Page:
The “Trump’s Wall” Pink Floyd adaptation I did up back in December has gotten downloaded a bit, so I thought I’d update with a recent quote: “We will build a wall…we’re gonna build a wall, alright […] the wall just got ten feet taller.” Donald J. Trump (Drumpf), at his rally in Baton Rouge, Louisiana (I watched this video to make sure they were accurate). Previous, and a blank, here. As before, I consider these available for use with modification, but I have no copyright claim to the artwork I adapted. I’m hoping these are no longer relevant before long.

Quietly Rising

2016-01-28 18_35_48-Gamasutra_ Ramine Darabiha's Blog - The Quiet Rise of the Hobbyists

Screenshot of Ramine Darabiha’s blog on Gamasutra

Am I still doing it quietly if I’m blogging about it? 😀 Here’s a great quick read on Gamasutra about the increasing number of hobbyist projects in video games, etc.: “Quiet Rise of the Hobbyists,” by Ramine Darabiha. On a related note, check out this article on Vice by Joe Donnelly, “Experiencing ‘Deep’, the Virtual Reality Game That Relieves Anxiety Attacks.”

Tangentially related to my own wheelchair accessibility project, I came across this awesome Mr Mondialisation article regarding an adventurous-life-involving-a-wheelchair author. It’s in French, so if you need it, here’s a direct link for Google-ized English. Some time I’d love to get a sky car working in Ayuma Project 1….first I need to do an elevator!

As always, thank you for stopping by.

 

Unreal Engine 4.10.1 installed!

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The error I was experiencing with my Unreal Engine 4.10 installation, which was supposed to update from 4.10.0, has resolved, more or less. It never worked as an update. I tried uninstalling my Visual Studio 2015 redistributables, rebooting, and updating Unreal Engine, and it failed. I then removed every single Visual Studio item from my system, rebooted and tried to update Unreal Engine, and it failed. I de-installed UE 4.10.0 completely, and got a much larger install download – 4.4 GB or so instead of 2.3 – and that ultimately failed.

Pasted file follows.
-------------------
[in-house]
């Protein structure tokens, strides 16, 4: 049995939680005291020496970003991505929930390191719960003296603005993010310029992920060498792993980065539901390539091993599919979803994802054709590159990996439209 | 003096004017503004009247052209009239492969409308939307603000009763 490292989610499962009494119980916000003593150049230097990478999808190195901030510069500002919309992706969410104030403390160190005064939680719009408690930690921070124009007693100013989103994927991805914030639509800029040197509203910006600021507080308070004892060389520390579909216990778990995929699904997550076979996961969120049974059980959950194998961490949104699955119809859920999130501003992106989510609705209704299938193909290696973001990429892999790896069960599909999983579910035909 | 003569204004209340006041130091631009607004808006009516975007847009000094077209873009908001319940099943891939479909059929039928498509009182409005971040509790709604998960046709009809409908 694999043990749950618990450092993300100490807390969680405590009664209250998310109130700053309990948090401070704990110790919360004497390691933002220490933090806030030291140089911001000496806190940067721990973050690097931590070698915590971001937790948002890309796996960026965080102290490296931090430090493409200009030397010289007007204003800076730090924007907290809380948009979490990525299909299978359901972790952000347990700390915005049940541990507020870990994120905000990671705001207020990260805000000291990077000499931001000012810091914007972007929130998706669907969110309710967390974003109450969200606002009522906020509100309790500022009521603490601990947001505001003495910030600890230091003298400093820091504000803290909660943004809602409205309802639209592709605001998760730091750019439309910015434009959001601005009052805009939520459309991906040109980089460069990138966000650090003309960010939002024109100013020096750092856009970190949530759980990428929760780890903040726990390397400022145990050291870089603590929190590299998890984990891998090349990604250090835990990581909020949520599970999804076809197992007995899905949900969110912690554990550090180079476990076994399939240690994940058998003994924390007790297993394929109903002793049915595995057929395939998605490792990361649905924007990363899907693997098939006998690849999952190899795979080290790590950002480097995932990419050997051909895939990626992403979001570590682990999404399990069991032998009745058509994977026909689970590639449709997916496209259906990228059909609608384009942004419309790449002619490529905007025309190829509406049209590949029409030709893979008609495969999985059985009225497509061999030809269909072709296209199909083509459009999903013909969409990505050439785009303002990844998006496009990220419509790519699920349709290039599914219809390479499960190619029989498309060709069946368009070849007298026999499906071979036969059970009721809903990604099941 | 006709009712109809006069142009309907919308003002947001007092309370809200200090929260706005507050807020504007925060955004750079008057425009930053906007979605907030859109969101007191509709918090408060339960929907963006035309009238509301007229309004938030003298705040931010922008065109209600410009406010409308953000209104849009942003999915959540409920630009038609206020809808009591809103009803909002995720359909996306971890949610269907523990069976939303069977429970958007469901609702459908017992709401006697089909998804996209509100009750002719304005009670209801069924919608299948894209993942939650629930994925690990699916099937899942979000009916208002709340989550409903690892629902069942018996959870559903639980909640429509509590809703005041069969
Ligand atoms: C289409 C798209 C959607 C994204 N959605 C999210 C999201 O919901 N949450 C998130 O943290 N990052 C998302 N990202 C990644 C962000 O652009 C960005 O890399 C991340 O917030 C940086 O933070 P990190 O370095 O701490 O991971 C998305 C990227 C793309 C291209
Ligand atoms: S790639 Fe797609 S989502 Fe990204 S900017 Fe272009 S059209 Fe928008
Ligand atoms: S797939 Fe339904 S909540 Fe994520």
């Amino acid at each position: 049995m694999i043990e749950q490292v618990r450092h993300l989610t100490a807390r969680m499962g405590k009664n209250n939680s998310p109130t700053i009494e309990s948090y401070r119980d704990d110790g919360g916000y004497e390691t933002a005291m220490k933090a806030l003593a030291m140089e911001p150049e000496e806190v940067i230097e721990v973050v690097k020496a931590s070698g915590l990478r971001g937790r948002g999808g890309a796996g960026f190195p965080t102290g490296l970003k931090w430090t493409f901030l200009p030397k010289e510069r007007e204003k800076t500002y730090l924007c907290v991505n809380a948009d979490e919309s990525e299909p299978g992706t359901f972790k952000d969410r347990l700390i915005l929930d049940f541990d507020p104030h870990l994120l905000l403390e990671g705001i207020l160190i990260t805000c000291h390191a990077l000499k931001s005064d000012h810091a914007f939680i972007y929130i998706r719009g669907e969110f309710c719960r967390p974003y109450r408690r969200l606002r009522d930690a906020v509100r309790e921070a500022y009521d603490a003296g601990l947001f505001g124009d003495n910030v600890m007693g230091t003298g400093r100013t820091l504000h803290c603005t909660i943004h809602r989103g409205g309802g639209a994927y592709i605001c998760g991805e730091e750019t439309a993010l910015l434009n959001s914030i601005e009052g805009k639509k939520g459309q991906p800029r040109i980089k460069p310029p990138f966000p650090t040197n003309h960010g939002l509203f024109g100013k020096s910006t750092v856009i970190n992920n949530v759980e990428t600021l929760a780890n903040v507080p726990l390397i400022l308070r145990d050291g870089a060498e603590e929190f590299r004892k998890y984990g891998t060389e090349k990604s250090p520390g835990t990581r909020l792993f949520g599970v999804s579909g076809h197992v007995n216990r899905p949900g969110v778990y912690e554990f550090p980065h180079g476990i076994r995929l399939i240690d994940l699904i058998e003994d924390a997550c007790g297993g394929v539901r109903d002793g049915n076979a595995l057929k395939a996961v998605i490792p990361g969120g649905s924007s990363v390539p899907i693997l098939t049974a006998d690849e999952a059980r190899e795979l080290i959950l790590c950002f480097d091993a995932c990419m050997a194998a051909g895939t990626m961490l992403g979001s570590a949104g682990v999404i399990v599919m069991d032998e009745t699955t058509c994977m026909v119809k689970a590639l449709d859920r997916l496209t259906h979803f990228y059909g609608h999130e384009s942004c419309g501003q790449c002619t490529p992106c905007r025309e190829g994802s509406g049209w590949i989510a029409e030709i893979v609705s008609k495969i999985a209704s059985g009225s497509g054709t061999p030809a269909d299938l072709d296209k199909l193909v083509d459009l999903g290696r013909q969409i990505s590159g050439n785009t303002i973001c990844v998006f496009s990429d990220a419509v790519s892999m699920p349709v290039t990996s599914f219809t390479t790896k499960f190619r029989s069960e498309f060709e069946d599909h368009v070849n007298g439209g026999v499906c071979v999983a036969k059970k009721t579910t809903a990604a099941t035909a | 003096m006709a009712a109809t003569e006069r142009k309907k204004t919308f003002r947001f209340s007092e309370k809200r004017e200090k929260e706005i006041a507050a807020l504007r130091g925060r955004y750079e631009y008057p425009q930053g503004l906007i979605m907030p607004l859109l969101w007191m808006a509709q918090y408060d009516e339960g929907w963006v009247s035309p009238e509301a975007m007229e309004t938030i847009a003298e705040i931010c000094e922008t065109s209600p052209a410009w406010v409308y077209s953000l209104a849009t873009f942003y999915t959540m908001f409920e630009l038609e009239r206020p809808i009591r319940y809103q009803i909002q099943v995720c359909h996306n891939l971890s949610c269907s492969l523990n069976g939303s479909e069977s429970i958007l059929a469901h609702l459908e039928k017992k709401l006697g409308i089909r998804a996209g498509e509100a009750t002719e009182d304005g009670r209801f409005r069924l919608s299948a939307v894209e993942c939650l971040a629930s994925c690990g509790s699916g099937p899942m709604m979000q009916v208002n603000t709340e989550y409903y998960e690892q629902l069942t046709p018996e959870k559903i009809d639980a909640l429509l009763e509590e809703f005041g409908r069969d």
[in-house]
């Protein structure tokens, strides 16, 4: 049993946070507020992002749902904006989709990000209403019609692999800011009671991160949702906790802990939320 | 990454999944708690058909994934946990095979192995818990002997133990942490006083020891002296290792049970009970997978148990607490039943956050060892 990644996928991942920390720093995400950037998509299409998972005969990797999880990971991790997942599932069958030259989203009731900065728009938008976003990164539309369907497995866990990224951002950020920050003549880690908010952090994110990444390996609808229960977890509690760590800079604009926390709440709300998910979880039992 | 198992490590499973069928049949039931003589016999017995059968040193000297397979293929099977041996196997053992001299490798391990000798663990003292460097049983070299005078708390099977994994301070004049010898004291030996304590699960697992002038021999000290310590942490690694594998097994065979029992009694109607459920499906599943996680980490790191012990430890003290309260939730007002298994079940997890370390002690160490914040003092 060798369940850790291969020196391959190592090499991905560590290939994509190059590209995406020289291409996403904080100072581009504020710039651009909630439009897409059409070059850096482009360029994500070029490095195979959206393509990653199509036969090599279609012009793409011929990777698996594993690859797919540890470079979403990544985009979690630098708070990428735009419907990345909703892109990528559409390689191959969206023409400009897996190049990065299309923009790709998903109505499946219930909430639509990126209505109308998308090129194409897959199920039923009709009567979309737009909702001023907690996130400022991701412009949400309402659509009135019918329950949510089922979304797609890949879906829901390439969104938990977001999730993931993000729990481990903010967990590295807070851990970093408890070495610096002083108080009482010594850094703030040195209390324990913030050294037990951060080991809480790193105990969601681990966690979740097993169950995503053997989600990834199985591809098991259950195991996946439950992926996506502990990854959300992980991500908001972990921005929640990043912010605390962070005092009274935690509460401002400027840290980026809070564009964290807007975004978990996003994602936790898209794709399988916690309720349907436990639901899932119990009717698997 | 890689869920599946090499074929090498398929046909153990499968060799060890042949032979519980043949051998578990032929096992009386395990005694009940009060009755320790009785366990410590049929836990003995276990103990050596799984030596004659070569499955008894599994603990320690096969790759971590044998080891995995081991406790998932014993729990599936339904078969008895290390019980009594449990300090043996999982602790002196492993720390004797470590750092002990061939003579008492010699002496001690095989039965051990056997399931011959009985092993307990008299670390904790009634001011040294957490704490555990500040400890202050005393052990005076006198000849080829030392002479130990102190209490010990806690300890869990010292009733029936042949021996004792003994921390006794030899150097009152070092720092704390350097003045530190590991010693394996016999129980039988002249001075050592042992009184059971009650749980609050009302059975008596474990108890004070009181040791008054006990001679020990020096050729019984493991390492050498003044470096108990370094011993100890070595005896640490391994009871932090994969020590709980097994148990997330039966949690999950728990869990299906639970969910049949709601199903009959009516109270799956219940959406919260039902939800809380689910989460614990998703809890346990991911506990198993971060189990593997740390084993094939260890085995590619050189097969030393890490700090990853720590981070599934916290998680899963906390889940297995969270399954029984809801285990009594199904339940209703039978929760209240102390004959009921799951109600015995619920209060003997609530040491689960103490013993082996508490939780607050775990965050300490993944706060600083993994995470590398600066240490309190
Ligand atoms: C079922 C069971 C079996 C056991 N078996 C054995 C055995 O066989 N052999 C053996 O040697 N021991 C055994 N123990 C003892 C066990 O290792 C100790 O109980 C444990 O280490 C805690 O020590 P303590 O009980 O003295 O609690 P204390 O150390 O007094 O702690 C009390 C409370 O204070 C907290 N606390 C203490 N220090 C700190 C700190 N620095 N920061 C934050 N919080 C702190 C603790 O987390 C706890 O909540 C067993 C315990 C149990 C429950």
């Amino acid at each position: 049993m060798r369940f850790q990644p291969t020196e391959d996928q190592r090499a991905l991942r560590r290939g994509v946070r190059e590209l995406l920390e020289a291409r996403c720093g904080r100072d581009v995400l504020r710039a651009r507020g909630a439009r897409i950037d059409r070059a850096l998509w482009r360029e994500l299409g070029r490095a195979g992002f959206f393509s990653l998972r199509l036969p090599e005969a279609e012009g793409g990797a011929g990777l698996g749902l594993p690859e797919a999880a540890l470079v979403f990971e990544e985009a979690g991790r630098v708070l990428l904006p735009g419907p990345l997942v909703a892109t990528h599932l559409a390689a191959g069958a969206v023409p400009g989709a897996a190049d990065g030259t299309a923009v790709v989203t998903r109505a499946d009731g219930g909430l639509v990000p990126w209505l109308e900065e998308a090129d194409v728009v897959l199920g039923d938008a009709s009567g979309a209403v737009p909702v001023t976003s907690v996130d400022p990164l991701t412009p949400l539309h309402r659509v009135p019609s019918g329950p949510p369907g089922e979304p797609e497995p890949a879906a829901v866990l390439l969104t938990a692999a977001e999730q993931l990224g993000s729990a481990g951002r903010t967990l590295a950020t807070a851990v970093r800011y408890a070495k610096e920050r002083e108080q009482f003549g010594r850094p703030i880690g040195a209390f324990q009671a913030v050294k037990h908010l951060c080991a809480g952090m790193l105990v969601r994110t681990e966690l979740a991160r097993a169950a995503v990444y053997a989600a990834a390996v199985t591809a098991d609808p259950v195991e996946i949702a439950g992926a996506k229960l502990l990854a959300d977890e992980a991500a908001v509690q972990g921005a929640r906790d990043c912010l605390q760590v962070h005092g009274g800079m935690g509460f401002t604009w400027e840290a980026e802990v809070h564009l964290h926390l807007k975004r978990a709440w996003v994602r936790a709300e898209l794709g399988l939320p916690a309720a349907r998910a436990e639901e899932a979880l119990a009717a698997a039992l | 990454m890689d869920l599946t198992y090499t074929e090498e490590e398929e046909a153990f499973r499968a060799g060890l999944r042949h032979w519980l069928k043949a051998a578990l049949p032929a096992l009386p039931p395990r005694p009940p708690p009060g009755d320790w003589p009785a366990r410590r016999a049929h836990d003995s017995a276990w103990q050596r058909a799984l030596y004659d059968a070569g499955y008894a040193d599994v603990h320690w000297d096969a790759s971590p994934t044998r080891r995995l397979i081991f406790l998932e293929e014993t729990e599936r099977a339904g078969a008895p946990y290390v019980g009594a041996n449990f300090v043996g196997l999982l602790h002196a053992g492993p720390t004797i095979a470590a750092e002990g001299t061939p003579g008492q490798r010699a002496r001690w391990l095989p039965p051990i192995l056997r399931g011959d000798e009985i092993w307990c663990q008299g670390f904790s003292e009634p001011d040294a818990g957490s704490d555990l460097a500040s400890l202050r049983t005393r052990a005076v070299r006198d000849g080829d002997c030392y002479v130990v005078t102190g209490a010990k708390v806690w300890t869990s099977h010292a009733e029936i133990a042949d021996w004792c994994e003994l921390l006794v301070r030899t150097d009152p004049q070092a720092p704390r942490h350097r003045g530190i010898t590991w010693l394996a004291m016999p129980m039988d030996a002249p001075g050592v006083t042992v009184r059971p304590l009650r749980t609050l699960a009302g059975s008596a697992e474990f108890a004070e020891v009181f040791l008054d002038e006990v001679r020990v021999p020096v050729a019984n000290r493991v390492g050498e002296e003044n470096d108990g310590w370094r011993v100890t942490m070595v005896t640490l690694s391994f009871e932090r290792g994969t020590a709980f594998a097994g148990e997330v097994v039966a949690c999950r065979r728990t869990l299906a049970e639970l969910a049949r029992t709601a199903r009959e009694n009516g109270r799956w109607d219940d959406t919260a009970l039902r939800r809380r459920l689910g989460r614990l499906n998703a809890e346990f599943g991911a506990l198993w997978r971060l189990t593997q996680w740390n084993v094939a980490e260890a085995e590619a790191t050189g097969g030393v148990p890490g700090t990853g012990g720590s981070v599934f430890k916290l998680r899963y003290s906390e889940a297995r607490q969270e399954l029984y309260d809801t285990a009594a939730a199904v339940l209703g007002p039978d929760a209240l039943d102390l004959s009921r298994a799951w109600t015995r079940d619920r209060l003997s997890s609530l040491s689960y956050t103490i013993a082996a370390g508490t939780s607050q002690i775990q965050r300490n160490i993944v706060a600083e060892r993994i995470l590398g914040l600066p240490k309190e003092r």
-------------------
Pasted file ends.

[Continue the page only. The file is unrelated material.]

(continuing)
Finally I did two things together, and I don’t know if either, both, or neither is what led to success. I installed the complete Community version of Visual Studio 2015, (45 GB or so) including all the options so whatever missing tool set might come with it, and rebooted a few times for that. And I also discovered that my desktop shortcut for the Epic launcher for Unreal Engine, which manages the update installs, had reverted to not launching with administrative rights, so I checked that box again. After one more reboot, just because, I told the 4.10.1 install to resume, and in a couple minutes, *poof* there it was. My project files appear to open just fine, and I can resume work on my wheelchair sim project, Ayuma Project 1, and start prototyping another idea I have. For those of you that come to this post because you are having similar errors with you Unreal Engine 4.10 installation displaying E-1223 or otherwise missing prerequisites, here is what that whole section of my installed programs list looks like with it now successfully installed and working.

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Speaking of which, the most popular click item on this blog is the wheelchair dimension diagram in my initial post about Ayuma (which could be an acronym for As Yet Unnamed Mobility & Accessiblity) Project. I didn’t make that image and I could never find back where I got it from, so I am glad that others are finding it there also. More people wanting to understand the dimension requirements for wheelchair accessibility is probably a good sign. Maybe it even means more people are making VR wheelchair-oriented sims, which might be good news (I do have some reservations about it, and not just because I hope people will want to spend a little time with this one).  Here I will repost the wheelchair dimension image, to help it get seen by a few more eyes. I would credit it if I could trace back where it came from; I suspect it was a government site. Let me just say it is not mine. As always, thank you for your time coming to read this blog 🙂

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Dimensions and environmental dimension requirements for wheelchair user accessibility. Source unknown, but I’ll keep looking.